"Public" Use vs. Property Rights
By David Holcberg (San Francisco Examiner, June 24, 2005)
In another heavy blow to property rights, the Supreme Court has ruled against the homeowners in the New London, Connecticut, eminent domain case, and further entrenched the legal principle that government can seize an individual's property for "public use" whenever it deems appropriate.
The justification the Court offered for violating the property rights of New London homeowners was that the taking of their property and its transfer to others would bring "benefits to the community," including "new jobs and increased tax revenue."
But it should not matter that the government's seizure of legally owned property might increase tax revenue or supposedly benefit the local economy. If a person does not want to sell his property, he should not be forced to do so.
Even though the Fifth Amendment to the U.S. Constitution makes it legal for the government to use eminent domain, there is, in fact, no moral justification for the violation of property rights. Individual rights should never be sacrificed, and certainly not to promote some alleged and indefinable "public" good.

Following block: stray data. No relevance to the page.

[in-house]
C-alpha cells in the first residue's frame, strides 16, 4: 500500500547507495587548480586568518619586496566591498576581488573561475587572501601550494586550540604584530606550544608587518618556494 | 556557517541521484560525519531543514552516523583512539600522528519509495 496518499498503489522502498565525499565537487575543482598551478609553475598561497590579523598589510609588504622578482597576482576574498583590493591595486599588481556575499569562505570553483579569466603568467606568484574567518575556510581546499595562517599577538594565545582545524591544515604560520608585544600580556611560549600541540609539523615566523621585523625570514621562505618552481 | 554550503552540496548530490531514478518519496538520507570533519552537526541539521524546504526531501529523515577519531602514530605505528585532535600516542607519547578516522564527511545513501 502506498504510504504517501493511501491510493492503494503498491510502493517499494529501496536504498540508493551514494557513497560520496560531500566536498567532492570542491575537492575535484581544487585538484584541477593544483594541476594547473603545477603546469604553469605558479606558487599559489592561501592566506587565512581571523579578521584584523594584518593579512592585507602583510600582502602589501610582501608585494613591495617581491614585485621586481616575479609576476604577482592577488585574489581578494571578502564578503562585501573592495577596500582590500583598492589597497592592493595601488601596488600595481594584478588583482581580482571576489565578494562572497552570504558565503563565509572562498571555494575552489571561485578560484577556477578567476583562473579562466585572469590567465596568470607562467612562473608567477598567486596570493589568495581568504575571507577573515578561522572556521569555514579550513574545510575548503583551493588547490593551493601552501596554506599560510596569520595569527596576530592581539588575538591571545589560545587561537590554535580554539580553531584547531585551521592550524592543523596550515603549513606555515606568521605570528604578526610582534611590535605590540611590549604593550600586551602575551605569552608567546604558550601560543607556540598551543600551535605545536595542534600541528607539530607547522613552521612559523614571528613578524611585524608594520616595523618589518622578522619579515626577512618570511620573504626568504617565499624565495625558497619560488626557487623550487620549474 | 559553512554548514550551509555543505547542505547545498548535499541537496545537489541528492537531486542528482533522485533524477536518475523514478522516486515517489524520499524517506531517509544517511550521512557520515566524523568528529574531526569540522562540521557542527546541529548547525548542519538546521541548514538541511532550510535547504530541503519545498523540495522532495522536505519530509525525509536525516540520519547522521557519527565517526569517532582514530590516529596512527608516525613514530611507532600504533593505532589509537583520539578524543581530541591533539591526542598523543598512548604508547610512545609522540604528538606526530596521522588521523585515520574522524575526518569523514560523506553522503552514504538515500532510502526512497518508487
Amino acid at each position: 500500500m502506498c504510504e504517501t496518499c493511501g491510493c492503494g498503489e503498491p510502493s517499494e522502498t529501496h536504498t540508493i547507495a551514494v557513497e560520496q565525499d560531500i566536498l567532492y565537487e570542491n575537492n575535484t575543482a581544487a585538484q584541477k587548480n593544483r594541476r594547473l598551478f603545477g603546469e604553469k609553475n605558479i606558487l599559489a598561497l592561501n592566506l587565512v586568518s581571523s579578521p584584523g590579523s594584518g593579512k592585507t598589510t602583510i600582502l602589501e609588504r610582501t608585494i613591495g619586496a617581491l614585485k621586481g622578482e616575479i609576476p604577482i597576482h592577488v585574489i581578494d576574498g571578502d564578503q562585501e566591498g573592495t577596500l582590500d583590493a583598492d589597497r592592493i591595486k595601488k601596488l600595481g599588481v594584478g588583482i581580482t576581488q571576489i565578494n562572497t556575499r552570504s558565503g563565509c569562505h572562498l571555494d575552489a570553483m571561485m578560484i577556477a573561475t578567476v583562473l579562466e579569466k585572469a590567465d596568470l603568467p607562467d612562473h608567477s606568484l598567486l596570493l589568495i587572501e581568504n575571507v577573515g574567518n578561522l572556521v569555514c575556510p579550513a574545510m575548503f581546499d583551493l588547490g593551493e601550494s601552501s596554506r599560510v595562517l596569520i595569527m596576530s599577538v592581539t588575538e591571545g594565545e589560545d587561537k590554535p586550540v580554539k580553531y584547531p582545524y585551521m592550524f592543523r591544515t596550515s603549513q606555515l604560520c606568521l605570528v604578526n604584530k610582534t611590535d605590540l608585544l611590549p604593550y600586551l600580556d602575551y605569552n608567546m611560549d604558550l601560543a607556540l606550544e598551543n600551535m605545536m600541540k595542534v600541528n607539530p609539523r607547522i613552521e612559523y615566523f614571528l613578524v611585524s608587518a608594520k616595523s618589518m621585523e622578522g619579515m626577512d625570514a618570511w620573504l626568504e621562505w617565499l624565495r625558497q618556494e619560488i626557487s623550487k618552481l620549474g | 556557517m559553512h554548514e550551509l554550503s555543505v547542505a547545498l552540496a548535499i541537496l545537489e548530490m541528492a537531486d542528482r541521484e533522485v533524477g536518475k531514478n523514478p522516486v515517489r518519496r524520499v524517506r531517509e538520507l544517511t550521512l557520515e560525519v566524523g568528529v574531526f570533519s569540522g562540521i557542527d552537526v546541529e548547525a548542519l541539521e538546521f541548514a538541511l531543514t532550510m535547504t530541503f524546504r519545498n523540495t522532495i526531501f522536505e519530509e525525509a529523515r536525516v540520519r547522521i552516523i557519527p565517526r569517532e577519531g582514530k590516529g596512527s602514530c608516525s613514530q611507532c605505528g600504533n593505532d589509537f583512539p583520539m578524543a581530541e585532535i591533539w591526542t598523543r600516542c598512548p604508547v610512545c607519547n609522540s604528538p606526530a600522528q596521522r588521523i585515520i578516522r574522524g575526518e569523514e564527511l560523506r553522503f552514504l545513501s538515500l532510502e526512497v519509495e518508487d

As this case demonstrates, "public use" is a term so vague as to have given government virtually unlimited power in using eminent domain to take property away from its legitimate owners.
And as Ayn Rand has pointed out, the "public" as such does not exist. Only individuals exist. Whenever governments act to promote the "public" good, or to advance a "public" purpose, or to satisfy a "public" need--beware. For what invariably happens in such cases is that some individuals are forced by the state to sacrifice for other individuals.
It is no coincidence that appeals to the "public" good have been used by dictatorships throughout history to justify tyranny over the individual. Thanks to the deplorable decision by five justices of the Supreme Court, America is a big step closer to tyranny and away from the freedom America's founders intended to establish.